New Starfinder Interview!

Wednesday, December 14, 2016

More exciting Starfinder work continues to churn around these parts, and with that, more information about the upcoming roleplaying game has made it's way to the masses! In an interview with Matt Miller over at Game Informer, our own James L. Sutter divulged more details about the process behind Starfinder (and creating this all-new core rulebook full of gameplay and setting material). I've snagged some of the new artwork and other information (including captions from James) to show off here, but you should check out the whole interview for all of the new juicy bits.

First up is our next iconic character, Iseph, the iconic operative!


Illustration by Remko Troost
This is Iseph, our iconic operative. The operative class is all about stealth, speed, and agility—whether you want to be a smuggler, a scout, an intrusion agent, or a black-ops assassin, this is the class for you. You'll also notice that Iseph is an android. Androids in Starfinder were originally created by humans as servitors, but in recent centuries fought for and won independence and recognition as full citizens of the Pact Worlds. While they have some interesting physical properties—they don't age, they handle vacuum much better than humans, and they have internal circuitry that glows when they're stressed—they also strive to distinguish themselves culturally from their former oppressors. One way in which some androids—like Iseph—do so is through the rejection of gender, which they see as an unnecessary mark of their former bondage.

Next, travelling to new worlds is a given in Starfinder—perhaps your future galaxy-hopping group may find themselves on a journey to either Liavara or Verces starting next summer?


Illustration by Leon Tukker
Liavara is a gas giant, with no solid surface at all, and those terrestrial races who come to mine its gasses or trade with the native creatures are forced to live on massive floating arcology platforms like this one. Much of the planet is held as a nature preserve by the Brethedans—gelatinous dirigible-like creatures who can alter their own DNA to produce whatever tools they need, from simple chemical compounds to tailored viruses. What's more, the Brethedans can actively merge together to create linked consciousnesses more intelligent and powerful than the sum of their parts, and some Brethedan biotech corporations are actually single massive entities consisting of millions of merged Brethedans.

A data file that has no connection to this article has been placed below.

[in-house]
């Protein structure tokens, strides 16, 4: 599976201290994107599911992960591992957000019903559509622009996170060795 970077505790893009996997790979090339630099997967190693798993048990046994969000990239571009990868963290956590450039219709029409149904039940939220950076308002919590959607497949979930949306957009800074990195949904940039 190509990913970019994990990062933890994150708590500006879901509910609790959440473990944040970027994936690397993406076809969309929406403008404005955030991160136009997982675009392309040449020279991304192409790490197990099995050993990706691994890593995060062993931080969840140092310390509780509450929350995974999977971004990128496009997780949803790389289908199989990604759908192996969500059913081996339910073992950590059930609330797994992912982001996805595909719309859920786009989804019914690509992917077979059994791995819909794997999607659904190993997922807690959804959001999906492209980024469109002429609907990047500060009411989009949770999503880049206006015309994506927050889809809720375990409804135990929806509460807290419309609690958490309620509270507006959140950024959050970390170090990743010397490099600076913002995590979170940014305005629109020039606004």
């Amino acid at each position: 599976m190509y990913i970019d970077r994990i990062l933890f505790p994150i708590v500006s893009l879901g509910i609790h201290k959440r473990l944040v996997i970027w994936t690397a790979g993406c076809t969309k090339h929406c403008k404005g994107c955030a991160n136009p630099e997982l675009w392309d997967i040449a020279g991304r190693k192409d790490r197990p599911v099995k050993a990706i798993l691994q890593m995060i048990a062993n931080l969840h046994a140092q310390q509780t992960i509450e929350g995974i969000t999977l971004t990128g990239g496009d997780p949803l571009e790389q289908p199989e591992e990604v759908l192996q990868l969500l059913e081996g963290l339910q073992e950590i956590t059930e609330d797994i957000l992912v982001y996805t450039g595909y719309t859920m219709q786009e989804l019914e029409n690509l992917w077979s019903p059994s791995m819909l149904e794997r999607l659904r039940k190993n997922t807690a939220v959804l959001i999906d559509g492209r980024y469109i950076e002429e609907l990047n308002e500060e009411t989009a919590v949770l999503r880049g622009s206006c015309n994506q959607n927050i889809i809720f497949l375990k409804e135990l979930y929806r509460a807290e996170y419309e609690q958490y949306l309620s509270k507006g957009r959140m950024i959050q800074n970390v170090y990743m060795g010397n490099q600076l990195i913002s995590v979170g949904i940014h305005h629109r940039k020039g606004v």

Illustration by Sebastien Hue
Verces is a tidally locked world, with one side always facing the sun, the other always facing away. Civilization exists primarily in the narrow band of habitable terrain along the terminator line, where day meets night, and the massive cities that have grown there ring the globe in a single massive urban sprawl. In addition to being at the forefront of Pact World technology and industry, Verces is also the birthplace of the Stewards, a police-like organization of warrior-diplomats sworn to maintain the Pact, who hunt down interplanetary criminals and preserve peace between the sometimes fractious worlds of the solar system.

As always, keep your eye out on the Paizo blog for Starfinder news! You can also keep track up interviews and other features by following us on Facebook, Twitter, or Tumblr.

Chris Lambertz
Community & Digital Content Director

More Paizo Blog.
Tags: Iconics Iseph Leon Tukker Remko Troost Sebastien Hue Starfinder
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Wei Ji the Learner wrote:


But most assuredly not iSeph, right?

*ducks*

It's neat to have an iconic that's taken the idea of gender and thrown it into the rubbish bin completely as an antiquated biological function of hoo-mans and not androids.

Eh. I think it would be more interesting if they were just indifferent to it (as it is irrelevant), rather than rejecting the evil/foolish masters trope. As is, Androids rejecting gender makes as much sense as rejecting tails. It just doesn't apply, so why would they care at all?

Though as usual for Paizo, there isn't any 'show not tell' aspect of this. Every 'representative' character involves the blogger just telling the audience that they represent 'blank' because nothing in the art or text actually conveys it.


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Statboy wrote:
That flavor about the Android isn't being inclusive, its actually being exclusive. Its implying if you want to be gendered don't be this race, and if you want to be androgynous you have to be this race (maybe they'll throw in another intentionally androgynous race). My supported plan of dropping all mention of identity politics is actually more inclusive because it allows any person to make any race without restriction. Rather than throwing a token race their way.